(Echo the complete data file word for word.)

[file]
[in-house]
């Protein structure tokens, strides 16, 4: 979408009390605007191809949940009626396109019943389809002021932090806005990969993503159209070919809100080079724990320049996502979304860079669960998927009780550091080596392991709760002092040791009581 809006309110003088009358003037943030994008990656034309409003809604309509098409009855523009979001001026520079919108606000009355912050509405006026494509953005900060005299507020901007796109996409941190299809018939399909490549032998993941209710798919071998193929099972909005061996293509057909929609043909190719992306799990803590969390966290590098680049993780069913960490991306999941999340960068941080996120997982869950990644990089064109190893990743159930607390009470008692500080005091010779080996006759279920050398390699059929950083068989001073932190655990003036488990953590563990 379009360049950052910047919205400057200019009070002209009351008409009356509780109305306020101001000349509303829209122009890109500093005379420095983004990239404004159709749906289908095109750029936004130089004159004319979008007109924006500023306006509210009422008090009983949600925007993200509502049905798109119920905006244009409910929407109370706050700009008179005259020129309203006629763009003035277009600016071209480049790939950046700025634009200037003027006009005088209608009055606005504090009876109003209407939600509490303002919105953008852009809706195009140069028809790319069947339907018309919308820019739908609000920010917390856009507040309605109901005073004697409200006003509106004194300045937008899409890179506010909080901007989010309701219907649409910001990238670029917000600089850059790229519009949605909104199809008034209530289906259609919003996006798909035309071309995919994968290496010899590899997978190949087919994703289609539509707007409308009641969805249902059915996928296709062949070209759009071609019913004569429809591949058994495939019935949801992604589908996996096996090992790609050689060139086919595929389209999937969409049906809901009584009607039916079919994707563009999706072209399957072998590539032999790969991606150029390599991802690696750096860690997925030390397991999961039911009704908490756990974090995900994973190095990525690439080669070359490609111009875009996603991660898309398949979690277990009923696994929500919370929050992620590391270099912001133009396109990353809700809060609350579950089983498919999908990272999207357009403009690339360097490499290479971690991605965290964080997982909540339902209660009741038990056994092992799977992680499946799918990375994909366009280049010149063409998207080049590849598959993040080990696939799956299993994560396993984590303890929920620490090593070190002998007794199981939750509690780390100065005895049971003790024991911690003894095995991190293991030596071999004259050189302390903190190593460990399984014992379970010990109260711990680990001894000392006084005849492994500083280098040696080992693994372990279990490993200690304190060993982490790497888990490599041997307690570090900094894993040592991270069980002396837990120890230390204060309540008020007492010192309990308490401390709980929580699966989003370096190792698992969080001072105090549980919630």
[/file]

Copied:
[in-house]
């Protein structure tokens, strides 16, 4: 979408009390605007191809949940009626396109019943389809002021932090806005990969993503159209070919809100080079724990320049996502979304860079669960998927009780550091080596392991709760002092040791009581 809006309110003088009358003037943030994008990656034309409003809604309509098409009855523009979001001026520079919108606000009355912050509405006026494509953005900060005299507020901007796109996409941190299809018939399909490549032998993941209710798919071998193929099972909005061996293509057909929609043909190719992306799990803590969390966290590098680049993780069913960490991306999941999340960068941080996120997982869950990644990089064109190893990743159930607390009470008692500080005091010779080996006759279920050398390699059929950083068989001073932190655990003036488990953590563990 379009360049950052910047919205400057200019009070002209009351008409009356509780109305306020101001000349509303829209122009890109500093005379420095983004990239404004159709749906289908095109750029936004130089004159004319979008007109924006500023306006509210009422008090009983949600925007993200509502049905798109119920905006244009409910929407109370706050700009008179005259020129309203006629763009003035277009600016071209480049790939950046700025634009200037003027006009005088209608009055606005504090009876109003209407939600509490303002919105953008852009809706195009140069028809790319069947339907018309919308820019739908609000920010917390856009507040309605109901005073004697409200006003509106004194300045937008899409890179506010909080901007989010309701219907649409910001990238670029917000600089850059790229519009949605909104199809008034209530289906259609919003996006798909035309071309995919994968290496010899590899997978190949087919994703289609539509707007409308009641969805249902059915996928296709062949070209759009071609019913004569429809591949058994495939019935949801992604589908996996096996090992790609050689060139086919595929389209999937969409049906809901009584009607039916079919994707563009999706072209399957072998590539032999790969991606150029390599991802690696750096860690997925030390397991999961039911009704908490756990974090995900994973190095990525690439080669070359490609111009875009996603991660898309398949979690277990009923696994929500919370929050992620590391270099912001133009396109990353809700809060609350579950089983498919999908990272999207357009403009690339360097490499290479971690991605965290964080997982909540339902209660009741038990056994092992799977992680499946799918990375994909366009280049010149063409998207080049590849598959993040080990696939799956299993994560396993984590303890929920620490090593070190002998007794199981939750509690780390100065005895049971003790024991911690003894095995991190293991030596071999004259050189302390903190190593460990399984014992379970010990109260711990680990001894000392006084005849492994500083280098040696080992693994372990279990490993200690304190060993982490790497888990490599041997307690570090900094894993040592991270069980002396837990120890230390204060309540008020007492010192309990308490401390709980929580699966989003370096190792698992969080001072105090549980919630």